Gaifs, or fish spears as they are generally called, have been made before with opposed hooks. These hooks are however positively linked together so that when one hook is-swung inwardly or outwardly the other hook will be forced, due to the positive connection, to similarly move. In gaffing some large fish which thrash considerably before they are finally subdued, it has been found that gafis having interlinked hooks will severely tear the fishs flesh and if this thrashing continues long enough the flesh in which the gaff is embedded will become so lacerated that the gaff will lose its hold on the fish and the latter will escape.
In the gaff of my invention, I have purposely provided a resilient connection between the hooks so that each will be capable of independent movement relative to the other. Thus referring to Figure 1, if a gaffed fish in its struggles to shake off the hooks, moves transversely to the longitudinal axis of the gaff, the hook on that side will swing outwardly, still being embedded in the fishs body. When the fish finds that it cannot escape in this direction it will swing to the other side, being met by the point of the other hook which will, in the majority of cases enter a different portion of the fishs flesh than that in which it was embedded originally. It has been found that by so mounting the hooks the chances of laceration of the fish are reduced to a minimum.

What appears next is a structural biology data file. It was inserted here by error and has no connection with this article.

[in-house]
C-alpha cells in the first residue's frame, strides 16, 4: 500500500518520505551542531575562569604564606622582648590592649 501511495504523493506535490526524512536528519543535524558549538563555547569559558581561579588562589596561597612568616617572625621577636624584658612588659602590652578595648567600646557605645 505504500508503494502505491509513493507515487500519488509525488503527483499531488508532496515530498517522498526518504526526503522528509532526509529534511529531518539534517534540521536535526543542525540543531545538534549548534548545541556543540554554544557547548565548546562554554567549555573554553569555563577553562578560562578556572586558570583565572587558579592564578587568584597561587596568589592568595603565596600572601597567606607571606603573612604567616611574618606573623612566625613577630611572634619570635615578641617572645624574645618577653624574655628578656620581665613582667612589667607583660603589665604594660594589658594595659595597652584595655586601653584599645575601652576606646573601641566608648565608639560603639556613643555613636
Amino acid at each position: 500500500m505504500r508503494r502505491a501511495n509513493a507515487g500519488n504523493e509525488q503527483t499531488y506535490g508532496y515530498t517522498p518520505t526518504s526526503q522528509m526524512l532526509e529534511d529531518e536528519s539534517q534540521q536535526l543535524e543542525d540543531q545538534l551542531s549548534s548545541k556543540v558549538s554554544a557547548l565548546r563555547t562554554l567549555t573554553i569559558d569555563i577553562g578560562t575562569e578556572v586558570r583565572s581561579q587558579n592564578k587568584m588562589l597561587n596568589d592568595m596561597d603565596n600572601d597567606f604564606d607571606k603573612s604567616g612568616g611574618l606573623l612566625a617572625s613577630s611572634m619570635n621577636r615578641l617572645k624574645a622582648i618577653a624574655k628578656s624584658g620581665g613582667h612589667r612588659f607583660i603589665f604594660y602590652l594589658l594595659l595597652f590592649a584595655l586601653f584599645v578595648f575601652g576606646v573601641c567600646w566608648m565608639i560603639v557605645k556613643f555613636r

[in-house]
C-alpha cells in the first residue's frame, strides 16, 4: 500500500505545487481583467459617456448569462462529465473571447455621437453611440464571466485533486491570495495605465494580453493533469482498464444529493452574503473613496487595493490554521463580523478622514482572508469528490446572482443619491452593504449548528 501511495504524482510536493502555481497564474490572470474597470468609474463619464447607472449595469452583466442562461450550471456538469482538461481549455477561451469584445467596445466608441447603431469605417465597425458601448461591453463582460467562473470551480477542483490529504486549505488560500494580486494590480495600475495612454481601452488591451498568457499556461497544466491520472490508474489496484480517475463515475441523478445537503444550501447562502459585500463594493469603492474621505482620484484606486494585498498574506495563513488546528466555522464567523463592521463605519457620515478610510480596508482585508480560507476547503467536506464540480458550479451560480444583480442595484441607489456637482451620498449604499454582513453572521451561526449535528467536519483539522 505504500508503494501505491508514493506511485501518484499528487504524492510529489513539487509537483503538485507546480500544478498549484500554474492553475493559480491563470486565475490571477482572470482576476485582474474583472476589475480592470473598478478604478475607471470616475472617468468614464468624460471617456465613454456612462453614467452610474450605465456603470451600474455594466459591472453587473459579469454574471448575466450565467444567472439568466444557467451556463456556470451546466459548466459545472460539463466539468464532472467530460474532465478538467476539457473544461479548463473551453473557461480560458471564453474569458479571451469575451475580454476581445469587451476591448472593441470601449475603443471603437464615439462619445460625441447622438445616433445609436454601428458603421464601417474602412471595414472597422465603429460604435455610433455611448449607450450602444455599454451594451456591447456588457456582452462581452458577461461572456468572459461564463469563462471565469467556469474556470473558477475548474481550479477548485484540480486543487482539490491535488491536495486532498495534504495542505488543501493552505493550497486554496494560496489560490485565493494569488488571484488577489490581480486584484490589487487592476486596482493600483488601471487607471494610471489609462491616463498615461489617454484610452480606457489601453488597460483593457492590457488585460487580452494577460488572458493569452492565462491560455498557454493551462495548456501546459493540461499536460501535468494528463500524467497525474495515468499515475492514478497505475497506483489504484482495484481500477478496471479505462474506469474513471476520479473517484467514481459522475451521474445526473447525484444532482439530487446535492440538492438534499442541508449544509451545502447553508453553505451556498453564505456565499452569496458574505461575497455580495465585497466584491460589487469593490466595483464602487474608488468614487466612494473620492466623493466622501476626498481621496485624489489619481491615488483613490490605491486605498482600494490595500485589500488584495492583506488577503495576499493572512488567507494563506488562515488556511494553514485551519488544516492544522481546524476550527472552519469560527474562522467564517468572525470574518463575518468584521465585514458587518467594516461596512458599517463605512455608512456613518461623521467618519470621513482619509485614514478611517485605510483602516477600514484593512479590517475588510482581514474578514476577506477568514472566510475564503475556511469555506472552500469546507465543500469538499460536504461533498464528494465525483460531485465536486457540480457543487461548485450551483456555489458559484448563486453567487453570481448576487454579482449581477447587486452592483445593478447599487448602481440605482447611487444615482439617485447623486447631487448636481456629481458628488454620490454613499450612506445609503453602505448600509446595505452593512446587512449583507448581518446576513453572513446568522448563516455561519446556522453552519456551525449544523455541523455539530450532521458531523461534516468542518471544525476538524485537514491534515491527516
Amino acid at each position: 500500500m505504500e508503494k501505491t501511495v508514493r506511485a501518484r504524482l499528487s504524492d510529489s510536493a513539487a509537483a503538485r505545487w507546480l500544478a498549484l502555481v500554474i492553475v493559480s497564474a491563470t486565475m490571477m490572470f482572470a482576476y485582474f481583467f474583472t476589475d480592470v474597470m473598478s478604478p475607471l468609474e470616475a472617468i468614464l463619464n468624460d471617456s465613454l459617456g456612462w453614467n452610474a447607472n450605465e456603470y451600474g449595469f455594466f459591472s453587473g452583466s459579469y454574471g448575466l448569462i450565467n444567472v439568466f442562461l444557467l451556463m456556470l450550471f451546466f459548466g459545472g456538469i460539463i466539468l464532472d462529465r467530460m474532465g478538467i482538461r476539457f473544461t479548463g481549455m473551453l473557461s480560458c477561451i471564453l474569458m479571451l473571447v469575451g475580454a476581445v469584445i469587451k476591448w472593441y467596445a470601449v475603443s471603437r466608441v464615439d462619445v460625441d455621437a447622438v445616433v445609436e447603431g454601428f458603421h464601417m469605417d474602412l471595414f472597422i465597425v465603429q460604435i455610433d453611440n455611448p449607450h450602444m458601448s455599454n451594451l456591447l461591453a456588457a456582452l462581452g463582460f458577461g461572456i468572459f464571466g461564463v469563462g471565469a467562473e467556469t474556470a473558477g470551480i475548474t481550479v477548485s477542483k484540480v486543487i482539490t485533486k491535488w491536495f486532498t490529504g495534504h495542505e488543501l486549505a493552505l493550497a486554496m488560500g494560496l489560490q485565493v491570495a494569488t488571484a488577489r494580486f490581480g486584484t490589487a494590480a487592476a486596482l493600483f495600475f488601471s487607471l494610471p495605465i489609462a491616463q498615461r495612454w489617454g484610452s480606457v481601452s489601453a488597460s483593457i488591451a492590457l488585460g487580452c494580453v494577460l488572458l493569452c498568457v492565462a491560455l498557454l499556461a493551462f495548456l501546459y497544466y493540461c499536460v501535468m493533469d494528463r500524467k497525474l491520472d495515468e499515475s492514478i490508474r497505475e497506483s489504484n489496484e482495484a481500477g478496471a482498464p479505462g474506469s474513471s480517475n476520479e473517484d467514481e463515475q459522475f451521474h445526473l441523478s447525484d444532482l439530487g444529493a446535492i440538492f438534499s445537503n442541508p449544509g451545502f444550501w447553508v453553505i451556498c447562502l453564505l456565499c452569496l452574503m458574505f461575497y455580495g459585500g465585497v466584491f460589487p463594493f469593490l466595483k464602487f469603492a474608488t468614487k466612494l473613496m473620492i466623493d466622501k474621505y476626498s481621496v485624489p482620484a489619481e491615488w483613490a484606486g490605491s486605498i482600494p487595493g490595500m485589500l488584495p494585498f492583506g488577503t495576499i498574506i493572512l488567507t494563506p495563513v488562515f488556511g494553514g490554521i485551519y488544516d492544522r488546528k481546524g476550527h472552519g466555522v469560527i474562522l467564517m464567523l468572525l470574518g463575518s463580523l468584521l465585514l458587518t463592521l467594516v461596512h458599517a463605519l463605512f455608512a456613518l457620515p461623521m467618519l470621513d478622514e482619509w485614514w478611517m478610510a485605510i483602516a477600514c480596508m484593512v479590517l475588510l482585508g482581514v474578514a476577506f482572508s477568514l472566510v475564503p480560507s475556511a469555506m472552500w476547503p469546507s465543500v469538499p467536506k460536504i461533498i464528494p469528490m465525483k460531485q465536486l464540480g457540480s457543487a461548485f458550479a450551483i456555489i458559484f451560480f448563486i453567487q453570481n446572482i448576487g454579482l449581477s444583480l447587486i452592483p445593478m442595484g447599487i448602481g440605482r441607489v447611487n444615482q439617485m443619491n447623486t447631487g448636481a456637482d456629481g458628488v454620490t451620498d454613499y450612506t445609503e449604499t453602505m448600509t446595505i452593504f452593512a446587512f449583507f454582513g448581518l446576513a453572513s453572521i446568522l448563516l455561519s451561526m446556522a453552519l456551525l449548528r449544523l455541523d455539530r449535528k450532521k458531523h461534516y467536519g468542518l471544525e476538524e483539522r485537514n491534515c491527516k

What I claim is: r
1. A fishing gaff comprising a handle having mounted for pivotal movement at one end thereof a pair of hooks, said. hooks being capable of limited movement of different distances relative to each other, resilient means connecting said hooks, and means contacting each of said hooks for holding said hooks in slightly spaced relationship.